Shake it up and try a smoked turkey this year for Thanksgiving

By Suzanne Corbett, Food / Travel Editor

2020 has reshaped the holidays. Traditions are experiencing a change-up and needless to say, it’s not going to be your usual Thanksgiving. But that’s OK. Now may be the perfect time to get give that holiday turkey a makeover. Instead of stuffing and roasting the bird try smoking the turkey.

“Smoking turkeys has gotten huge,” said Frank Schmer, founder of the St. Louis BBQ Society and owner of St Louis Home Fires.  “ Each Thanksgiving we see an increased demand for aromatic woods simply because people are smoking more turkeys.”

Smoking turkey does call for a little more finessing, which is easy, especially when smoking with a pellet smoker/grill. The trick to smoking a Thanksgiving turkey is to smoke it with a wood that will impart a milder flavor. A flavor that won’t overpower grandma’s dressing or the green bean casserole.  Of course, robust flavored woods such as hickory or mesquite can be used, but barbecue champions prefer fruitwood.  Schmer recommends apple wood or pecan.

“ Pecan wood is used more in the south but it’s becoming more popular up here. It’s a versatile wood that can be used with a lot different meats. But no matter what you use you have to remember when you’re smoking anything it’s only going to take on smoke about the first third of the cooking process. After that the pores of the meat seals shut.”

Schmer smokes his turkeys at 325 degrees while other home cooks will set their smokers as low as 225 degrees. However, the National Turkey Federation suggests smoking whole turkey no lower than 250 degrees and cooking it until it reaches 165 degrees in the thickest part of the bird.  Turkeys can be brined before smoking and rubbed with spices. It all depends on what you like. I like placing a compound butter under  the turkey’s skin, then I season it with cracked black pepper and coarse flaked salt.

While there’s many different ways to smoke a bird the barbecue faithful all agree that the best thing about smoking turkeys on Thanksgiving is how it brings family and guests together. And while this year’s gathering may be smaller, go ahead and make a big turkey. After all, the best thing about Thanksgiving is the leftover turkey.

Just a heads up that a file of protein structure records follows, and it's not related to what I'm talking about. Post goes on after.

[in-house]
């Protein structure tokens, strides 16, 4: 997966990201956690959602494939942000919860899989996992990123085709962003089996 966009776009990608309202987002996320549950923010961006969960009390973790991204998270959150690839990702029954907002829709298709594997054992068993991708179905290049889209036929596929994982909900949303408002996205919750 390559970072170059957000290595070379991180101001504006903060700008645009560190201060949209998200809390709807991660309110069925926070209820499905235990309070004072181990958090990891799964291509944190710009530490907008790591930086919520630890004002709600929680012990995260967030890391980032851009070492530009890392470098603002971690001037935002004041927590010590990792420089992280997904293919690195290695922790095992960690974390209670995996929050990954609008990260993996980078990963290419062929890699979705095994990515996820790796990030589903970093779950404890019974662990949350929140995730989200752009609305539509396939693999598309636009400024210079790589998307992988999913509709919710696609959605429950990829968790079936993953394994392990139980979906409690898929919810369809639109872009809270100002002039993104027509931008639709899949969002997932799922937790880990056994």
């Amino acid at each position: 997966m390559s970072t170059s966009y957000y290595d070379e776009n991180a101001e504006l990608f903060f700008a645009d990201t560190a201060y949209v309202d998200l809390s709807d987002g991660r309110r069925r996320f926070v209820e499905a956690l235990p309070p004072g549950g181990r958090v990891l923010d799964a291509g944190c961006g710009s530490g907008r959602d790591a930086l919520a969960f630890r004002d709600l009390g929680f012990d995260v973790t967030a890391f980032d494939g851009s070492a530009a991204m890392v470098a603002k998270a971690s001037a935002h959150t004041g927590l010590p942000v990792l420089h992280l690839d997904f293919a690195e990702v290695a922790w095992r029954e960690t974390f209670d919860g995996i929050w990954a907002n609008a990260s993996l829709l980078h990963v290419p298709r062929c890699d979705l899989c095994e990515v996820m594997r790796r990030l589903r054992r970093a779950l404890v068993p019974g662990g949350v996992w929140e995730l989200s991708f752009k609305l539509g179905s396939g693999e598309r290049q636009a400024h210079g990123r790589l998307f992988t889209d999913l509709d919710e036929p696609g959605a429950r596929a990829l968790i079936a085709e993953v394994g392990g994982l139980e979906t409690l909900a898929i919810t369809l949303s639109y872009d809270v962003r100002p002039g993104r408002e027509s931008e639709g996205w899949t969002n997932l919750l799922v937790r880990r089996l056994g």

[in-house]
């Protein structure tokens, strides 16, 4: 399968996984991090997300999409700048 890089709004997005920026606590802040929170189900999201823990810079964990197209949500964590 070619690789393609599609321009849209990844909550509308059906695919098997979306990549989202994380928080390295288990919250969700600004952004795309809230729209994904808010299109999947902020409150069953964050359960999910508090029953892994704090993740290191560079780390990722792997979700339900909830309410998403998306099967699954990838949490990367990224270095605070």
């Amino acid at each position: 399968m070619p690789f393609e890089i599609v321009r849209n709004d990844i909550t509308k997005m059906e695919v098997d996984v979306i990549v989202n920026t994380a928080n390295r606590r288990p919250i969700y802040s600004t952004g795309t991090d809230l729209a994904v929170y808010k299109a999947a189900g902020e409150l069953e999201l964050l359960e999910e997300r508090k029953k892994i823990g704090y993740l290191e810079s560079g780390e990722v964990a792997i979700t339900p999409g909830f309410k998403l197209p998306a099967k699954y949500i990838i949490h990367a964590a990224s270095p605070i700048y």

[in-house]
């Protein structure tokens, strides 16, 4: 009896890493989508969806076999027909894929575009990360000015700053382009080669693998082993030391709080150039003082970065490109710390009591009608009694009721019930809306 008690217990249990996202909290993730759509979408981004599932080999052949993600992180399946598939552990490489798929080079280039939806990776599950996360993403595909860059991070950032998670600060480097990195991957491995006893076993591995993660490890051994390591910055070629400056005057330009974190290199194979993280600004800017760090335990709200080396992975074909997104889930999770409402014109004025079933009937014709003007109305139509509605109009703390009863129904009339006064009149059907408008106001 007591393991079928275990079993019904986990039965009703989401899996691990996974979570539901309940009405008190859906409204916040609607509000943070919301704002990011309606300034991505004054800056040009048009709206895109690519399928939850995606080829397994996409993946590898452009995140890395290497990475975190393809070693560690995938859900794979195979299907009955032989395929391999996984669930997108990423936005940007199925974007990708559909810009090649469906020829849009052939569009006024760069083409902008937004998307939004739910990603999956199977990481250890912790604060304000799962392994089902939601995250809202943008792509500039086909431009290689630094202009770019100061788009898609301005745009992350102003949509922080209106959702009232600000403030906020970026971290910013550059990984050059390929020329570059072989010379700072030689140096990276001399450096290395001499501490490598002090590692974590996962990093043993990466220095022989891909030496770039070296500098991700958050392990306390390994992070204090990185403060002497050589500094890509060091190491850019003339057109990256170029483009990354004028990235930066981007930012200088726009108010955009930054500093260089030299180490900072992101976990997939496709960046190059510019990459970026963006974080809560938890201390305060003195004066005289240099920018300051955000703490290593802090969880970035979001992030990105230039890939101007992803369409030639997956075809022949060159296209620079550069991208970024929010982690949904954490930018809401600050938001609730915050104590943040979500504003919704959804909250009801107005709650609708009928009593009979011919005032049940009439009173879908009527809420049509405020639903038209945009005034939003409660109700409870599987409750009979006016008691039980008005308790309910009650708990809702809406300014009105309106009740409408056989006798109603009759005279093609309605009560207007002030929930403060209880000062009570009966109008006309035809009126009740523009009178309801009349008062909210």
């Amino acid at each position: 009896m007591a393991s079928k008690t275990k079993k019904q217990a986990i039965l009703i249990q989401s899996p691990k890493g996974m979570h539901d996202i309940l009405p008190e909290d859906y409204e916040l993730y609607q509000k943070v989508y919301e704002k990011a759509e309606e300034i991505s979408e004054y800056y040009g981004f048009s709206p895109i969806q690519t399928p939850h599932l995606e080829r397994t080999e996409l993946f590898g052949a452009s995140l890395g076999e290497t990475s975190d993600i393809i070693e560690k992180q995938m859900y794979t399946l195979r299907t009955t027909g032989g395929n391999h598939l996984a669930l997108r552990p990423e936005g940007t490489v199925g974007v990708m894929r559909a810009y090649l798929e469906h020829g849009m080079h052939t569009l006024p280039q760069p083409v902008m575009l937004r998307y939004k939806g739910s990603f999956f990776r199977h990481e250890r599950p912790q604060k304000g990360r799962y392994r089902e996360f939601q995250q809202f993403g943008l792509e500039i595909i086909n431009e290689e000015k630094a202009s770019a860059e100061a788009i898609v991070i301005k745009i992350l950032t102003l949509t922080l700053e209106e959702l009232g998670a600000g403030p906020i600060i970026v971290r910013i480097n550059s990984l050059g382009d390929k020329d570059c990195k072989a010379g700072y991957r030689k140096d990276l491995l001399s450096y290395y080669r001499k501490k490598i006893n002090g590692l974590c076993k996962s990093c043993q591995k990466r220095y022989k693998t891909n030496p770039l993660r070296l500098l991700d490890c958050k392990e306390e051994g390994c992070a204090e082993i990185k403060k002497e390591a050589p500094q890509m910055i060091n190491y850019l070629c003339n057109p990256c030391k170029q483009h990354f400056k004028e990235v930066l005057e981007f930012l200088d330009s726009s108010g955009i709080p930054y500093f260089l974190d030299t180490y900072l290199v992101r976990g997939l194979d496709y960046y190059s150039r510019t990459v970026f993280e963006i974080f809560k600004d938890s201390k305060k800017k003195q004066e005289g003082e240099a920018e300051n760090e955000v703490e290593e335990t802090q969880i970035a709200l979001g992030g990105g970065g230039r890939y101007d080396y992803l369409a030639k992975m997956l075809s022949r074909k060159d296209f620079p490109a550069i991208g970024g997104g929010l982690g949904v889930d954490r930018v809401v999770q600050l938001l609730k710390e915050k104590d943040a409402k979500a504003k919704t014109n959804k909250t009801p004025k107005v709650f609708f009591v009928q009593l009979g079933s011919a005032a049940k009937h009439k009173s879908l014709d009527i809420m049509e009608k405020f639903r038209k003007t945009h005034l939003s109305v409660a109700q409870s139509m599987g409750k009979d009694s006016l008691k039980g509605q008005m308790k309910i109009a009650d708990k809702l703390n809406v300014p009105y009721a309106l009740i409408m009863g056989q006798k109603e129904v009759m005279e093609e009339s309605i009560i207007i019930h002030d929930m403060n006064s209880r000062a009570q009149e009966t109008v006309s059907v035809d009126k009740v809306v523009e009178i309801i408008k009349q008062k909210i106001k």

Smoked Turkey Basics

1: Select a turkey. Choose a size that fits your smoker.  I aim for a 12 pound bird. Check the label to see if the turkey is a “natural” turkey, not one that says it has been “enhanced”, or “self-basted”. A self-basted or enhanced bird doesn’t require any brining since its already been injected or soaked in a salty substance.

2: Prep the bird and smoker. Once the turkey has been thawed make sure to take out the neck and giblets and reserve them for making stock or gravy, if desired.  Arrange to have enough charcoal and wood chucks/chips or pellets for 4 –6 hours of smoking, which will depend on the turkey’s size.

3: Use a drip pan. This is important to help prevent flare-ups and can provide drippings for gravy.

4: Begin heating smoker to desired cooking temperature – smokers often choose between 250 –325 degrees. Smoking time depends on many factors: turkey size, the distance from the heat, temperature of the coals and the outside air temperature. Generally, plan on smoking turkeys 30 minutes per pound at about 250 degrees; hotter temps will cook quicker. And don’t forget to oil the grill grate to prevent the bird from sticking. Be sure the smoker is up to temperature before adding the turkey.

5: To help promote a crisp skin, baste turkey with a little butter during the last half of smoking.

6: National Turkey Federation recommends smoking whole turkey until inner thigh reaches 180 degrees and the breast170 degrees. Use and instant read thermometer to check temperature. A tip from seasoned BBQ smokers: The turkey’s temperature will rise after it’s removed from the smoker by 5 – 10 degrees. Once the bird has finished smoking remove from the smoker, cover with foil and allow the bird to rest 30 minutes before carving.


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